Figure 1. Representative magnetic resonance images of granulomas mimicking gliomas in dogs. Included are T2-weighted (A), T2-weighted FLAIR (B), and T1-weighted post-contrast images (C–F). Images are in the transverse plane, except D (dorsal plane). In every case, a single intra-axial mass lesion (arrowheads) is present without any contralateral abnormalities. Ipsilateral lateral ventricles are distorted (all images) and variably displaced or collapsed. T2-weighted and T2-weighted FLAIR signals are heterogeneous (A,B). Small, multifocal areas are FLAIR-hypointense, being isointense to CSF (B). Contrast-enhancement is present (C–F). The pattern varies from heterogeneous (C,D,F) to more peripheral (E). Images represent case 1 (C), case 2 (A), case 3 (D), case 7 (B,E), and case 8 (F).
Figure 2. Transverse T2-weighted images at the level of the caudal thalamus (A) and rostral frontal lobe (B) and transverse pre (C) and post-contrast (D) T1-weighted images at the level of the interthalamic adhesion in a dog with granulomatous meningoencephalomyelitis (case 10). The main lesion (arrowheads) affects the right temporal lobe and thalamus causing pronounced mass effect, and is T2-hyperintense with a hypointense focus (and matching T2*-weighted GRE signal void, inset). In the contralateral frontal lobe is a much smaller white matter T2-hyperintensity with no mass effect (arrow, B). This lesion was non-contrast enhancing (not shown). There is strong, peripheral contrast-enhancement of the main lesion (arrowhead, D). Additionally, small foci of leptomeningeal contrast-enhancement are seen contralaterally (arrows, D). Although confirmed on multiplanar post-contrast imaging, these were not apparent on any other transverse image.
Figure 3. Dorsal T1-weighted post-contrast (A) and transverse T2*-weighted GRE (B) images of a dog with granulomatous meningoencephalomyelitis (case 7). In (A) an intra-axial contrast-enhancing lesion (arrowhead) makes contact with the meninges. There is leptomeningeal contrast-enhancement adjacent to the mass (arrow). In (B) pinpoint GRE signal voids are present in the parenchymal mass (arrow). Images of a granuloma in a dog with intra-axial and extra-axial features (case 3): transverse T2-weighted (C) and T1-weighted post-contrast (D) images at the level of the rostral occipital lobe, and T1-weighted post-contrast left parasagittal (E) and transverse at the level of the caudal occipital lobe (F). In (C,D) an intra-axial mass (arrowheads) is T2-hyperintense, displays mild perilesional edema and is strongly contrast-enhancing. Mass effect is pronounced and the left cerebrum compresses the tectum. In (E,F) an apparently extra-axial mass (arrowheads) is continuous with the contrast-enhancement of the membranous tentorium cerebelli, where a dural tail is present (arrow). Contact with the dura is more broad-based in the transverse image, but the mass makes more parabolic contact with the dura in the parasagittal image.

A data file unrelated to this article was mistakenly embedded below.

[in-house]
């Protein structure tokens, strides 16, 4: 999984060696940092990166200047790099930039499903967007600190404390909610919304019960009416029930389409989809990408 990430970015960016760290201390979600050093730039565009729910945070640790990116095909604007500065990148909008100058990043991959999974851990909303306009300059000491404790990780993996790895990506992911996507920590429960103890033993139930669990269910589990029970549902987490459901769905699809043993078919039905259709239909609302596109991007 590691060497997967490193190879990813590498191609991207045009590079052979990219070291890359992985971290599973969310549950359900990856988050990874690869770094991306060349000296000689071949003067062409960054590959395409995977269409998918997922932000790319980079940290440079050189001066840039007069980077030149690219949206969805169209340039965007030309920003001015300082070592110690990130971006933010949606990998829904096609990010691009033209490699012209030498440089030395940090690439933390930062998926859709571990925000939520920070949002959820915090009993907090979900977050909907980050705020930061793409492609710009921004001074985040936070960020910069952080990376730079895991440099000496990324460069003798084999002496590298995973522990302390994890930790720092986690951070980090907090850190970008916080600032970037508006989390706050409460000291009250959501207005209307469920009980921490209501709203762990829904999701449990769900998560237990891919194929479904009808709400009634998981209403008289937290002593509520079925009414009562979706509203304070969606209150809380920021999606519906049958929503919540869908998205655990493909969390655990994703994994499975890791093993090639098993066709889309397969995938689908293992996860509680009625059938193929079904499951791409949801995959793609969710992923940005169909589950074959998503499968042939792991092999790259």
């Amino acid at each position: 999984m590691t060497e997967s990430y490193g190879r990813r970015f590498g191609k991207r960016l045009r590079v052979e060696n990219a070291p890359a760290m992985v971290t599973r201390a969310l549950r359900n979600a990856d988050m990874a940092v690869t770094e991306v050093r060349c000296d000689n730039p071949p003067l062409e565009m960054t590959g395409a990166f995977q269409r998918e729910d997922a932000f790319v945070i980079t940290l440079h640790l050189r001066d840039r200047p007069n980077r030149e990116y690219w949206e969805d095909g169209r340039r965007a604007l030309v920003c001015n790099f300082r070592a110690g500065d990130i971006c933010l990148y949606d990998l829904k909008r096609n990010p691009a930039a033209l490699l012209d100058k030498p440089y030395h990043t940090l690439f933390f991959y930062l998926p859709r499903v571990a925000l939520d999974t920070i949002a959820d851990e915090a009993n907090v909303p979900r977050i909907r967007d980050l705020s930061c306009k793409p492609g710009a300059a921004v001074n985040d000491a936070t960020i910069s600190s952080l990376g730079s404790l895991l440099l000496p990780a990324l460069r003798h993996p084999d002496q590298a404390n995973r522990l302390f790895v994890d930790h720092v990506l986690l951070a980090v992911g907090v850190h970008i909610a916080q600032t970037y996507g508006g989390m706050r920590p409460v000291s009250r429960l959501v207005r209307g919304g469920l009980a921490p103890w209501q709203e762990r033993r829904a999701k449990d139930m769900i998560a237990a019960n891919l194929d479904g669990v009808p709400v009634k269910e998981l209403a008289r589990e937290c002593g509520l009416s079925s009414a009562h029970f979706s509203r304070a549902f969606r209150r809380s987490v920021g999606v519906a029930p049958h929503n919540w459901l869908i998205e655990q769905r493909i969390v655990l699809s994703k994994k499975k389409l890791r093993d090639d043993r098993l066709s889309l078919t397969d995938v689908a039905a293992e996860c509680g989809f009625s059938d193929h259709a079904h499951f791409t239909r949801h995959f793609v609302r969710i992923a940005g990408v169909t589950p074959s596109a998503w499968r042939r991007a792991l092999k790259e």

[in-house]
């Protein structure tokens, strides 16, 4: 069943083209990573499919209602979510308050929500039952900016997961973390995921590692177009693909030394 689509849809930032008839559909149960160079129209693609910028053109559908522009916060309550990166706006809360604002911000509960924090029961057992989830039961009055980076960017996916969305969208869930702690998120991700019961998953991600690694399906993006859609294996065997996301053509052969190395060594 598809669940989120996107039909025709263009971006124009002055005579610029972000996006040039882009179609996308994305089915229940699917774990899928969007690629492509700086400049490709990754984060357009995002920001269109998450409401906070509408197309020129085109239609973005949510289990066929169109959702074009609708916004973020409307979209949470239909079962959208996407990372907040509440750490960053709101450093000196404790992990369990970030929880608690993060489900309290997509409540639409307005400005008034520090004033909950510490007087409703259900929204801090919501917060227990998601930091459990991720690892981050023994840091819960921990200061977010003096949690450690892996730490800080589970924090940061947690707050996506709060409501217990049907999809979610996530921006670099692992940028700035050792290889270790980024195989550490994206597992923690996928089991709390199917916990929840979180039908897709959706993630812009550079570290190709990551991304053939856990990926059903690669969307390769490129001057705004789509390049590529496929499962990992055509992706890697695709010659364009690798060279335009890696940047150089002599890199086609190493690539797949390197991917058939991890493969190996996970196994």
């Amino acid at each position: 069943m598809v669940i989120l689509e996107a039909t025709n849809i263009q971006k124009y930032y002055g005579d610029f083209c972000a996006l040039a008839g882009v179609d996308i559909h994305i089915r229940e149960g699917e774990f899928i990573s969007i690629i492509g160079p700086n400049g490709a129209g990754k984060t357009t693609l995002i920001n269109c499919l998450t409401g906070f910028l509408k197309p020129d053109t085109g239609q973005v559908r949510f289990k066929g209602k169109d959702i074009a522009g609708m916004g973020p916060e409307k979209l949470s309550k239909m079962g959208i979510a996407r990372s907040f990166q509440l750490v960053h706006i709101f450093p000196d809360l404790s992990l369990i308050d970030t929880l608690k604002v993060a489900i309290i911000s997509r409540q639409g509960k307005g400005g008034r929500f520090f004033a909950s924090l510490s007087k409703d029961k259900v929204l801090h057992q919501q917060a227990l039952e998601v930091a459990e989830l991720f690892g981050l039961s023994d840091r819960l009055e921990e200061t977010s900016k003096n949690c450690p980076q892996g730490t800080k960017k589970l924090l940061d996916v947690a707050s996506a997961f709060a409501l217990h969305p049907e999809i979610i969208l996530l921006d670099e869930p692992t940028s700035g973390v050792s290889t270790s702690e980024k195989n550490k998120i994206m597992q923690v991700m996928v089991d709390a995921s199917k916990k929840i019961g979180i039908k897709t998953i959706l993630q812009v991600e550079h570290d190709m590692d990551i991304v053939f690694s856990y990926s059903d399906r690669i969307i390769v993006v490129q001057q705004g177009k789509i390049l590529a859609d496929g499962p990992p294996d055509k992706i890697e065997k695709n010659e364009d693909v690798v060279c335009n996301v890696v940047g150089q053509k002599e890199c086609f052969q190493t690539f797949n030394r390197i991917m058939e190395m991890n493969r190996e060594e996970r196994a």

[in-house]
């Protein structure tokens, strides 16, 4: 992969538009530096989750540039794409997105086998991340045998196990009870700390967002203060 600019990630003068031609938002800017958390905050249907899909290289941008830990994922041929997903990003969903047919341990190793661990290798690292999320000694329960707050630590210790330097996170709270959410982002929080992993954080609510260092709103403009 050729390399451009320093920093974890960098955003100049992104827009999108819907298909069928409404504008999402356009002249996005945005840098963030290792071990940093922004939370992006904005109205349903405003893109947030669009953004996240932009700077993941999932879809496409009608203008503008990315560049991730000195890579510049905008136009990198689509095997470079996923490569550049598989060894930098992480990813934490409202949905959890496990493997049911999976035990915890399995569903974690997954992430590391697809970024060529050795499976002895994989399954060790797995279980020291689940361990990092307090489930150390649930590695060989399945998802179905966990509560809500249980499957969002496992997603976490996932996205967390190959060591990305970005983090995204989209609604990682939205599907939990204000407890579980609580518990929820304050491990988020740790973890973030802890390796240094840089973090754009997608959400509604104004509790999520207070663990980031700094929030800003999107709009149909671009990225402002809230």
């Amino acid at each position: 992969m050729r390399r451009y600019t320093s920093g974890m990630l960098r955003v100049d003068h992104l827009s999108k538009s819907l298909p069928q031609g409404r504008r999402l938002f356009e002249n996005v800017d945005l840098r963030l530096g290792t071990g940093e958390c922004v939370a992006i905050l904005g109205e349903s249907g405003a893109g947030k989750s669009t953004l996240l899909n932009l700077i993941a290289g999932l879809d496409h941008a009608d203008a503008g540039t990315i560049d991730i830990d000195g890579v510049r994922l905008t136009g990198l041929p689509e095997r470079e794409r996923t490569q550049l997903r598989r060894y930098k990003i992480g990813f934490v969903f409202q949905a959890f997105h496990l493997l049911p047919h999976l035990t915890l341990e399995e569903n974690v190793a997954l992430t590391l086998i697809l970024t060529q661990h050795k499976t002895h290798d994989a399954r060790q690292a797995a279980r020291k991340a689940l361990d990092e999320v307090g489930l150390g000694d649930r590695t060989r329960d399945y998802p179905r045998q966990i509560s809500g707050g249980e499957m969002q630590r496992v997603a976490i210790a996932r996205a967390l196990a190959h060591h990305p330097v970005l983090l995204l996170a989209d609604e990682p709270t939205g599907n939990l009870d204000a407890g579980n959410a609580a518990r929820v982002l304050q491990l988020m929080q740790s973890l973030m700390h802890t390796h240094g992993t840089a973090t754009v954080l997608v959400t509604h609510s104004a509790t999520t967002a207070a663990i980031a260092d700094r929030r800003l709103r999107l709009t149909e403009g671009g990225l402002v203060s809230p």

Two of the ten cases had additional, much less prominent changes contralateral to the main lesion. One case had a single, small area of parenchymal T2W hyperintensity (Figure 2B). The other had a single, small area of parenchymal contrast-enhancement (Figures 4A,B).
Figure 4. Transverse T1-weighted images pre (A) and post-contrast (B) at the level of the pons in a dog with granulomatous meningoencephalomyelitis (case 9). The caudal-most extent a large, contrast-enhancing mass within the right cerebral hemisphere is visible (arrowhead). Additionally, a small focus on parenchymal contrast-enhancement is apparent in the contralateral hemisphere (arrow). There is also high-normal to increased meningeal enhancement diffusely, especially ventral to the pons. Right parasagittal T2-weighted (C), transverse T2-weighted (D, level of interthalamic adhesion) and transverse T1-weighted post-contrast (E, slightly more rostral) images of a dog (case 5) with a fungal granuloma (arrows). Perilesional edema (asterisks) affects much of the ipsilateral cerebral hemisphere. The lesion is primarily T2-isointense to normal gray matter. Markers of mass effect include midline shift, gyral flattening, and ventral displacement and collapse of the right lateral ventricle. In (C), in addition to the intra-axial contrast-enhancing mass (arrow) there is concomitant enhancement of adjacent pachymeninges (arrowheads). T1-weighted pre (F) and post-contrast (G) transverse images at the level of the rostral midbrain in a dog with granulomatous meningoencephalomyelitis (case 2). A contrast-enhancing intra-axial mass lesion of the rostral occipital lobe (arrowhead) is causing severe mass effect and transtentorial herniation. There is a single focus of adjacent leptomeningeal contrast-enhancement (arrow).